“Now she is a short-priced favourite, it makes it more nerve-racking.”
Mihalyka paused when talking about Fireburn’s defining victory – overcoming a check with a scintillating burst to win the Golden Slipper – as if to remember her mother Mull Over in the sale ring.
However, the Golden Slipper memory is overriding.
“What started with a twinkling in the Golden Slipper – 12 seconds changed her life and [our] own lives,” he continued.
“To go from where Fireburn was in [running in] the Slipper to where she was a chance, and then the winner was incredible. It sort of sums up the filly.”
There is not much conventional about the Fireburn story. In the days of million-dollar horses from famed Hunter Valley farms, Fireburn is more of your working-class product or new-age girl.
Silverdale’s Steve Grant and Mihalyka raced and owned her sire Rebel Dane and went looking for the right mares to send to him a few years ago. They found a So You Think mare, Mull Over, at the Magic Millions Broodmare Sale for just $22,000. It began what would be the unlikely rise of Fireburn.
“She was always a nice filly on the farm,” Grant said. “But we always thought she would need time like her dad. It wasn’t like we thought we had an early runner when she was on the hills of Silverdale.”
The Southern Highlands farm has only been open for a couple of years but is earning a reputation for quality bloodstock, with a 15 per cent stakes winners strike-rate and Fireburn as their first group 1 success.
Unfortunately, Grant and partner Kenny Lowe sold their interest in Mull Over and Fireburn, when she was a weanling, leaving Mihalyka to syndicate her.
“We trade horses and I’m not upset about the decision, you can’t be,” Grant said. “We had a lot of Rebel Danes and needed to cut back on some stock.
“I’m delighted for Louis and she carries the Silverdale brand, and when she won the Golden Slipper I couldn’t have been more excited. And to have the breeders trophy, for me, that’s like owning her.”
Trainer Gary Portelli can’t remember Fireburn arriving at his stable, but he remembers her as always doing enough. She wasn’t supposed to be a Golden Slipper horse; Portelli thought he had the Golden Slipper winner, and it just wasn’t Fireburn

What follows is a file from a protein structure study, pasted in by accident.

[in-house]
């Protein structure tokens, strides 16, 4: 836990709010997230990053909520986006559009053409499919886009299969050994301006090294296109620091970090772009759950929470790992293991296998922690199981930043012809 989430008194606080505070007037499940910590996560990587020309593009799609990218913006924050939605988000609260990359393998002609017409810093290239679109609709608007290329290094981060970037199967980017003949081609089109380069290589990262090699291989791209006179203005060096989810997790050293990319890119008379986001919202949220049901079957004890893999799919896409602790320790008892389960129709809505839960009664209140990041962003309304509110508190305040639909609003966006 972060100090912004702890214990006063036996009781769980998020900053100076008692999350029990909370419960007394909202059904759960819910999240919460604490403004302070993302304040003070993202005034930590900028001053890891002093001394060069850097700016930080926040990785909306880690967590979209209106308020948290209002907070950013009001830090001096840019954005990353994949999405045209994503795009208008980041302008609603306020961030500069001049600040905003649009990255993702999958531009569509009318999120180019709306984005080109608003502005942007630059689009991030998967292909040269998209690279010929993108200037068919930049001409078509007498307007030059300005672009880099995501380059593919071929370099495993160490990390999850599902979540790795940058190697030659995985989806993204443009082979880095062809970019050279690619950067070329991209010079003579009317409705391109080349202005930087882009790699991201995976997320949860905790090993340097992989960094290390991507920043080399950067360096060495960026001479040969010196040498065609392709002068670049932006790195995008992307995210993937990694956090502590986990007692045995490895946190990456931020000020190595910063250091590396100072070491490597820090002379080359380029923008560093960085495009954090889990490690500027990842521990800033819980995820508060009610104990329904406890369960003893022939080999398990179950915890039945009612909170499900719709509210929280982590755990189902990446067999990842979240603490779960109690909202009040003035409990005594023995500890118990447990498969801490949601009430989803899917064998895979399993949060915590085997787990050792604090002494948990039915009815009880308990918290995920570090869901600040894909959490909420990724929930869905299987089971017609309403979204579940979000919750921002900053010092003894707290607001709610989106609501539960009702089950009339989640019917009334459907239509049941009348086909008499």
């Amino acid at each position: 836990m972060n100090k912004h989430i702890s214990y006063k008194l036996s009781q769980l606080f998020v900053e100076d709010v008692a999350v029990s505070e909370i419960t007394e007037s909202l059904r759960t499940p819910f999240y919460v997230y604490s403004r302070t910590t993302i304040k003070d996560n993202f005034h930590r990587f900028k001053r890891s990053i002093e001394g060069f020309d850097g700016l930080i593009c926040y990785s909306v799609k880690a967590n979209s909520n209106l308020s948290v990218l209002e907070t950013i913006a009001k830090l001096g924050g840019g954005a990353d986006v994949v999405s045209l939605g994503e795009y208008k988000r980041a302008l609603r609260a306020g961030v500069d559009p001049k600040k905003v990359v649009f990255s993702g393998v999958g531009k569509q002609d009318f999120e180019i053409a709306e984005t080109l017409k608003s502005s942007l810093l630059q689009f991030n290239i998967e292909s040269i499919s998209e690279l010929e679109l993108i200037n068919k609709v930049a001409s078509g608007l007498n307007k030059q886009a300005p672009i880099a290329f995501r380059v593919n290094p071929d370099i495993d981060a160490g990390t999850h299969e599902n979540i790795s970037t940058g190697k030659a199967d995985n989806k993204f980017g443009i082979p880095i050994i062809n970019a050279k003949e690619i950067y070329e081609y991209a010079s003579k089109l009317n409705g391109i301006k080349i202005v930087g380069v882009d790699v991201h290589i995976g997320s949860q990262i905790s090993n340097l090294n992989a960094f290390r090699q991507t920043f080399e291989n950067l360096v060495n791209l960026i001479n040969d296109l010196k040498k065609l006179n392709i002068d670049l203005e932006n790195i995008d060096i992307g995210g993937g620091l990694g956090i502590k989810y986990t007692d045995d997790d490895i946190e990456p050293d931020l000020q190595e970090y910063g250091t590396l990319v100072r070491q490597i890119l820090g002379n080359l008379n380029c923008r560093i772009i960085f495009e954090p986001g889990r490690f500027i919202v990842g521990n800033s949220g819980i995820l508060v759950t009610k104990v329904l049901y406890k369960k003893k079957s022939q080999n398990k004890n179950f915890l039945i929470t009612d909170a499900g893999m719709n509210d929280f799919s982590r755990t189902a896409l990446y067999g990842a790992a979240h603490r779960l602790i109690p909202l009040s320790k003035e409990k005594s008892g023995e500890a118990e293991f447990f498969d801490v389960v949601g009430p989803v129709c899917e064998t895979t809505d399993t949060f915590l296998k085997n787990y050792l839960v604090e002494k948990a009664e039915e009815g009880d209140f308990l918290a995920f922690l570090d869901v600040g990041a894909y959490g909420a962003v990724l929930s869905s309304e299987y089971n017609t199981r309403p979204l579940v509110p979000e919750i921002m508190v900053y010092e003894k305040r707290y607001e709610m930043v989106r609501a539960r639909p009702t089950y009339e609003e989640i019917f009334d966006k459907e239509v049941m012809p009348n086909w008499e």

“We weren’t expecting this – we thought Serjardan was the Golden Slipper horse, he had all the pressure on him,” Portelli said
“Serjardan and Snitcat were the two boom horses in the stable; Fireburn was just there. She has just come from nowhere.
“It was like her Golden Slipper win, they didn’t see her coming. But they definitely saw her going.
“This filly is such a tradesman, she just knows what she is out there to do and does it.”
Fireburn has won five of her six starts and is a long way from where Portelli had her pegged in his pecking order, which is now clearly at the top.
“She was always just an unassuming type of filly that wasn’t showing a real lot, and was just doing enough to keep herself in the stables for ages,” he said.
“She just kept coping with every little thing we put in front of her without jumping hurdles; she was just skimming the bar.
“She definitely wasn’t clearing them easily, like most good horses do early on.
“We went to her first start and nearly fell but still ran fourth, which was good. But I wasn’t thinking she would be here, I was just hoping to win a race.
“Then she started the winning streak, and it’s still going.
“Everything has just been OK with her along the way. Her first win was OK, her next win was OK.
“We weren’t thinking the Golden Slipper until the Sweet Embrace win, and she has just gone to another level at every run since.”
Portelli watched Fireburn work with Avdulla in the saddle on Tuesday morning, and her killer instinct was there on the track. It is something that has continued to develop throughout her preparation.
“Probably her best work, she picked up her work buddy so quickly and put it away,” Portelli said. “She is actually doing what we thought she would, getting better as she steps out in trip.
“We just didn’t expect her to have won a Golden Slipper along the way.
“It’s the best sort of surprise.
“I have no doubt that the wet tracks have helped her, but she did win her first two on the dry before the autumn and did beat the Blue Diamond runner-up [Revolutionary Miss] on a dry.
“I have learned not to underestimate her and I can’t wait for Saturday.
“The only thing is I’m unsure about the mile, and you can’t be until they run it. It will be a different tempo, but she has given every indication that she will run it out.
“If she does it will be like every other race because she is so determined to win.”
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